Free? or Free and Fair

03-11-2018Fr. John LettersFr. John Bonavitacola

Dear Friends,

Trade, tariffs and tirades. International trade is definitely not my forte, nor do I pay much attention to it. But my curiosity peaked when, after the President declared he would impose tariffs on imports of steel and aluminum, heads started popping off, editorial writers with hair on fire declared the apocalypse. The reaction was sure and swift. According to some, there is no greater sin that a president can commit than imposing tariffs. But why?

Here's my take on it, though I am sure it is overly simplistic. There are those who support free trade and among them are most Corporations, Wall Street Investors and almost all elected Republicans. Then there are those who support free and fair trade and among them are obviously the President and the Steel and Aluminum Industry, Labor Unions and many elected Democrats. Now the Free Trade group is pretty vehement that trade cannot be fair. Therefore, when a country imposes tariffs on US goods any retaliation in kind is unacceptable. However, they never explain why we should accept being treated unfairly.  The point they make again and again is that by reacting in kind, as the President has done, the cost of US goods will rise and the economy will be irreparably harmed. So, the soda and beer can will cost more, cars, houses as will anything even tangentially related to steel or aluminum. In other words, the US consumer will pay more. Something apparently, that Americans detest more than an internet outage.

Those on the Free and Fair Trade side argue, that, well, fair is fair. If a country imposes tariffs on the importation of US good or subsidizes various industries they are engaged in unfair trade practices. They also claim that tariffs will help US industries and workers by creating a more even playing field. So, what if we pay more for goods? The Free and Fair Trade side points out that the importation of low cost steel and aluminum decimated the US Steel Mills. The Free Trade side points out that this is just economic Darwinism. Besides, they say, that purchasing low cost goods from another country still helps the economy in that country (trickle down economics).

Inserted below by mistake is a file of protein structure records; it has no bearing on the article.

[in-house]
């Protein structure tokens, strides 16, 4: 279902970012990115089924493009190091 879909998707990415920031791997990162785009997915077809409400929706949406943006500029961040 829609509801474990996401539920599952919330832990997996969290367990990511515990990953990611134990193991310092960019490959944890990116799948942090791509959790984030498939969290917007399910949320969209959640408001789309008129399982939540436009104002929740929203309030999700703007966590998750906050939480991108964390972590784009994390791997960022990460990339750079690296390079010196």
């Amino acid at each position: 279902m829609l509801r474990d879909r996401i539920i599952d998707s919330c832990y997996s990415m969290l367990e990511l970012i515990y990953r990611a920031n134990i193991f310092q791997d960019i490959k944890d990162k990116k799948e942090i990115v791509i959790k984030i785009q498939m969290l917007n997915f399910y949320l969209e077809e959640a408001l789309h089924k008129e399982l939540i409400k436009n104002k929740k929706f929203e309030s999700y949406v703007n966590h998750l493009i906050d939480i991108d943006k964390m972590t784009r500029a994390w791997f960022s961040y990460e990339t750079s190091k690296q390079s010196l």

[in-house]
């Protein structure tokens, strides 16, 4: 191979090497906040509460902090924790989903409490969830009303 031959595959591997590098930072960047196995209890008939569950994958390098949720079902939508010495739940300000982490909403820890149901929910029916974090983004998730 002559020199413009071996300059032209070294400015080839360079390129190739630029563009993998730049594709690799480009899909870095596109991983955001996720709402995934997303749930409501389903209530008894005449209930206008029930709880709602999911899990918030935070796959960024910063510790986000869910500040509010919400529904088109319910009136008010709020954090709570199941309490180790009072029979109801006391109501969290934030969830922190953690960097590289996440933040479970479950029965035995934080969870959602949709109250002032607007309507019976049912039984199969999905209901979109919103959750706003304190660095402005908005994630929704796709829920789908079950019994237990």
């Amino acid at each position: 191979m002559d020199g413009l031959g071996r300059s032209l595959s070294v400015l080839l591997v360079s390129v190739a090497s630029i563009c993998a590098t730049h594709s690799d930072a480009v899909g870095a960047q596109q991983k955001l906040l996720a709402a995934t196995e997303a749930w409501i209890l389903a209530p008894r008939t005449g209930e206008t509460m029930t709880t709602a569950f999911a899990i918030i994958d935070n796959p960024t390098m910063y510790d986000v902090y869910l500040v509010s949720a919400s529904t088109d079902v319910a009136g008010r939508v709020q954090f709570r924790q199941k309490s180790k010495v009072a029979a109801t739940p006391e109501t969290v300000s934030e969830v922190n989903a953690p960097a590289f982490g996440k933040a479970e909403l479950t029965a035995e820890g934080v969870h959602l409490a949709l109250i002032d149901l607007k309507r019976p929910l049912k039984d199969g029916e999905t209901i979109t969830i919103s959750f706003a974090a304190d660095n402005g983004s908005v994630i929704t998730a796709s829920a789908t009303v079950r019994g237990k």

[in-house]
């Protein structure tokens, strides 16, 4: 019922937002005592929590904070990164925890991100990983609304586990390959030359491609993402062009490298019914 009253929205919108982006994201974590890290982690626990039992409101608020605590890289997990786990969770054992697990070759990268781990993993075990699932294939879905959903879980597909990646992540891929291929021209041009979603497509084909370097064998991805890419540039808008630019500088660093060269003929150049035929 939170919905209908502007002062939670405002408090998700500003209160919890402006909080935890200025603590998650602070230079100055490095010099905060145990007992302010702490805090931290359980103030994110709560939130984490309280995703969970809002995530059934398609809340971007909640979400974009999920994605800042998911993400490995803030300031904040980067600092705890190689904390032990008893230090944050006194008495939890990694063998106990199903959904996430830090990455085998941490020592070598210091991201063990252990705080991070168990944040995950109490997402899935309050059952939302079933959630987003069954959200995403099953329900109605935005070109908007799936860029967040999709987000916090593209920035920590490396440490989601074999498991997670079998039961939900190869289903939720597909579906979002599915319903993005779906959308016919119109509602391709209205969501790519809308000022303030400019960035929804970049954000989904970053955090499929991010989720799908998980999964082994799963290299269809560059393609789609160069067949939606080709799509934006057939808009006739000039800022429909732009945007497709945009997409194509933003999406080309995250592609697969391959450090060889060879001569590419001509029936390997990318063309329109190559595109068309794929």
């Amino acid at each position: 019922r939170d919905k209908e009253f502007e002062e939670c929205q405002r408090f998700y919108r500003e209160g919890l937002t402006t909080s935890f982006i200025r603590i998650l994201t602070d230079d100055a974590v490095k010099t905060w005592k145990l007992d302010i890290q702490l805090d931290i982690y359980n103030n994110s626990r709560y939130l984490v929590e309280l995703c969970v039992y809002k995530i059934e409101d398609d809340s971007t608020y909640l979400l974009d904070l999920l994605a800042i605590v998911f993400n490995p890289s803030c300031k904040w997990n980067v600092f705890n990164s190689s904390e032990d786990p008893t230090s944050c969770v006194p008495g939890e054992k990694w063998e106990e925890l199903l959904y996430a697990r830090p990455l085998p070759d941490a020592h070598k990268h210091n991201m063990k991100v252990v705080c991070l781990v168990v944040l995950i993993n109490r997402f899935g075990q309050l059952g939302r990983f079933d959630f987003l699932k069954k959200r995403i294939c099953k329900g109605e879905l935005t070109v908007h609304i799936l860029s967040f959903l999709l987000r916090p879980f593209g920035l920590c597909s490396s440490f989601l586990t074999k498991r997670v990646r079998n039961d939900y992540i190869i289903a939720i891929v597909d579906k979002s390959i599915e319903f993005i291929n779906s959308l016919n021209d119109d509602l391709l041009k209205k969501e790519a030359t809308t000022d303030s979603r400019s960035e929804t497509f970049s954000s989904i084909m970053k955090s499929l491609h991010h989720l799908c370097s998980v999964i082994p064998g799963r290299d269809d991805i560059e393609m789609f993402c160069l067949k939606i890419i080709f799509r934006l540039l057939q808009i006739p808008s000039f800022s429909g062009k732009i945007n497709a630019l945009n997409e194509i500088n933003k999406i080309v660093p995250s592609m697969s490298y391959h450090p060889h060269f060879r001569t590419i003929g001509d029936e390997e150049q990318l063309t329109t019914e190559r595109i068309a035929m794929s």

Now here is the crux of the matter, which has moral implications. Our economy is consumer based. Therefore, its flourishing depends on the increased allocation of goods. The more we buy the better things are economically. And the ability to buy more goods greatly depends on low cost goods. And low-cost goods depend on low cost labor. This is why when you look at where a low cost product comes from it tends to be countries that pay their workers very low wages.

Yet, here in the US we rail against the idea of low wages. Consider the push to raise the minimum wage to $15/hour. We even passed a Voter Proposition in Arizona last year which incrementally raises the minimum wage. The higher the wage and benefits the higher will be the cost of the goods or services we purchase. Here is the moral consideration: why are we okay with purchasing low cost foreign imported goods knowing that the workers who made them are being paid a wage they can barely subsist on? Yet at the same time, we would not be okay with US workers being paid the same. It sounds like economic hypocrisy.

The fact of low cost goods and low-cost labor is really the ugly underside of a consumer economy. This is an issue that Pope Francis rails against frequently. While he is not proposing replacing capitalism with socialism, he is asking us to consider the effects of our economic behavior on laborers in much less economically developed countries.

The imposition of tariffs is clearly a hot button issue and my Economics 101 understanding hardly does it justice. But we can all take time during Lent to consider what economic choices we make and what moral implications they have both here and abroad. Being a good steward of your treasure means a lot more than knowing when to swipe and not swipe!


Fr. John B.